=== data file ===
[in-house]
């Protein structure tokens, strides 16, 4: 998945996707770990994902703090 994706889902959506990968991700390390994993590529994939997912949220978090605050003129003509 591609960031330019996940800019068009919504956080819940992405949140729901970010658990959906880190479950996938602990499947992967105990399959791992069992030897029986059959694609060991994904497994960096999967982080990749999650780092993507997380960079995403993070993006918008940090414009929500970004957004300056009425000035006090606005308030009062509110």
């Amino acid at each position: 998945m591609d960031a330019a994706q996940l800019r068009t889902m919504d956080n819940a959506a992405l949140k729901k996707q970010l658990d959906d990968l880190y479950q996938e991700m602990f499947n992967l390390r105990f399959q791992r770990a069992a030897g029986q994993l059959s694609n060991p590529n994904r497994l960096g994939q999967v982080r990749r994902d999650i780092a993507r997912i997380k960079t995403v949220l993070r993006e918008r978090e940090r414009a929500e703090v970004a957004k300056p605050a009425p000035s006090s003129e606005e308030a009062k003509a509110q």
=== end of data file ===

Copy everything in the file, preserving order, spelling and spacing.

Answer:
[in-house]
């Protein structure tokens, strides 16, 4: 998945996707770990994902703090 994706889902959506990968991700390390994993590529994939997912949220978090605050003129003509 591609960031330019996940800019068009919504956080819940992405949140729901970010658990959906880190479950996938602990499947992967105990399959791992069992030897029986059959694609060991994904497994960096999967982080990749999650780092993507997380960079995403993070993006918008940090414009929500970004957004300056009425000035006090606005308030009062509110």
């Amino acid at each position: 998945m591609d960031a330019a994706q996940l800019r068009t889902m919504d956080n819940a959506a992405l949140k729901k996707q970010l658990d959906d990968l880190y479950q996938e991700m602990f499947n992967l390390r105990f399959q791992r770990a069992a030897g029986q994993l059959s694609n060991p590529n994904r497994l960096g994939q999967v982080r990749r994902d999650i780092a993507r997912i997380k960079t995403v949220l993070r993006e918008r978090e940090r414009a929500e703090v970004a957004k300056p605050a009425p000035s006090s003129e606005e308030a009062k003509a509110q």